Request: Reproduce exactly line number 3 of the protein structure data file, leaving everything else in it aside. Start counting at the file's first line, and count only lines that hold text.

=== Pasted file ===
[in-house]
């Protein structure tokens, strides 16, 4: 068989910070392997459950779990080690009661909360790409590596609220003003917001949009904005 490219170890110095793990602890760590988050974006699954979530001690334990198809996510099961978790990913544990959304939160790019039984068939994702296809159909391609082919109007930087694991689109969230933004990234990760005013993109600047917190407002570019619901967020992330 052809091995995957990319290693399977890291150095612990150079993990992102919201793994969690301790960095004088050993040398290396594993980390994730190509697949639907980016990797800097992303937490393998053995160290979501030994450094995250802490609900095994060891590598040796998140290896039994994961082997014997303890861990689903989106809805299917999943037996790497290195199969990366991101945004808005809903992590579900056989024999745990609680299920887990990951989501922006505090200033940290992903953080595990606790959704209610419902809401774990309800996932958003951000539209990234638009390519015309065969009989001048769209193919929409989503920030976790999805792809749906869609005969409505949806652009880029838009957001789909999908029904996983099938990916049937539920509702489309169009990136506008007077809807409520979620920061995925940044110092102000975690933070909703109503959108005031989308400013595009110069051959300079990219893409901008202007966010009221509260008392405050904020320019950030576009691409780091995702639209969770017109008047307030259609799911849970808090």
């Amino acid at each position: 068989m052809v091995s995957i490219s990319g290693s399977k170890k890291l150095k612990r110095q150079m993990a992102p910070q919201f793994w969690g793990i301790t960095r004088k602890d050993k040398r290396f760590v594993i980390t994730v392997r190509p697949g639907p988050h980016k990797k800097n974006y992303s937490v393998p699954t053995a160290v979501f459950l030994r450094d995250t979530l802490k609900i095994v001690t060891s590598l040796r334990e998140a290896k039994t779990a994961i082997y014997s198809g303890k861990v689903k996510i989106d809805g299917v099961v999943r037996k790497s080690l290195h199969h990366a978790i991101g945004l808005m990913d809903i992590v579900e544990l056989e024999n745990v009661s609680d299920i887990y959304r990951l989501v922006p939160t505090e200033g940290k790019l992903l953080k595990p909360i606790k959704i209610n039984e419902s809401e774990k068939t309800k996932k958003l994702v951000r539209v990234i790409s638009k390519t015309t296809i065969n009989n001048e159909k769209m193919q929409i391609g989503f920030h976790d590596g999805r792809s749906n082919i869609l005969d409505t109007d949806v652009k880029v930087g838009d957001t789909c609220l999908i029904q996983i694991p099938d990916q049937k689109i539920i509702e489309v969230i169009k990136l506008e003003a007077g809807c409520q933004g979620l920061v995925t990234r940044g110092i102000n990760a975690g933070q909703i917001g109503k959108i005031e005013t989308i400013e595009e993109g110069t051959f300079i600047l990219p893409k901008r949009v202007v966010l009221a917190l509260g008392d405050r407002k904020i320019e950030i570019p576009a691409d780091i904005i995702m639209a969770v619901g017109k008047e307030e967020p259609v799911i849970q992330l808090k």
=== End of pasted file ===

């Amino acid at each position: 068989m052809v091995s995957i490219s990319g290693s399977k170890k890291l150095k612990r110095q150079m993990a992102p910070q919201f793994w969690g793990i301790t960095r004088k602890d050993k040398r290396f760590v594993i980390t994730v392997r190509p697949g639907p988050h980016k990797k800097n974006y992303s937490v393998p699954t053995a160290v979501f459950l030994r450094d995250t979530l802490k609900i095994v001690t060891s590598l040796r334990e998140a290896k039994t779990a994961i082997y014997s198809g303890k861990v689903k996510i989106d809805g299917v099961v999943r037996k790497s080690l290195h199969h990366a978790i991101g945004l808005m990913d809903i992590v579900e544990l056989e024999n745990v009661s609680d299920i887990y959304r990951l989501v922006p939160t505090e200033g940290k790019l992903l953080k595990p909360i606790k959704i209610n039984e419902s809401e774990k068939t309800k996932k958003l994702v951000r539209v990234i790409s638009k390519t015309t296809i065969n009989n001048e159909k769209m193919q929409i391609g989503f920030h976790d590596g999805r792809s749906n082919i869609l005969d409505t109007d949806v652009k880029v930087g838009d957001t789909c609220l999908i029904q996983i694991p099938d990916q049937k689109i539920i509702e489309v969230i169009k990136l506008e003003a007077g809807c409520q933004g979620l920061v995925t990234r940044g110092i102000n990760a975690g933070q909703i917001g109503k959108i005031e005013t989308i400013e595009e993109g110069t051959f300079i600047l990219p893409k901008r949009v202007v966010l009221a917190l509260g008392d405050r407002k904020i320019e950030i570019p576009a691409d780091i904005i995702m639209a969770v619901g017109k008047e307030e967020p259609v799911i849970q992330l808090k």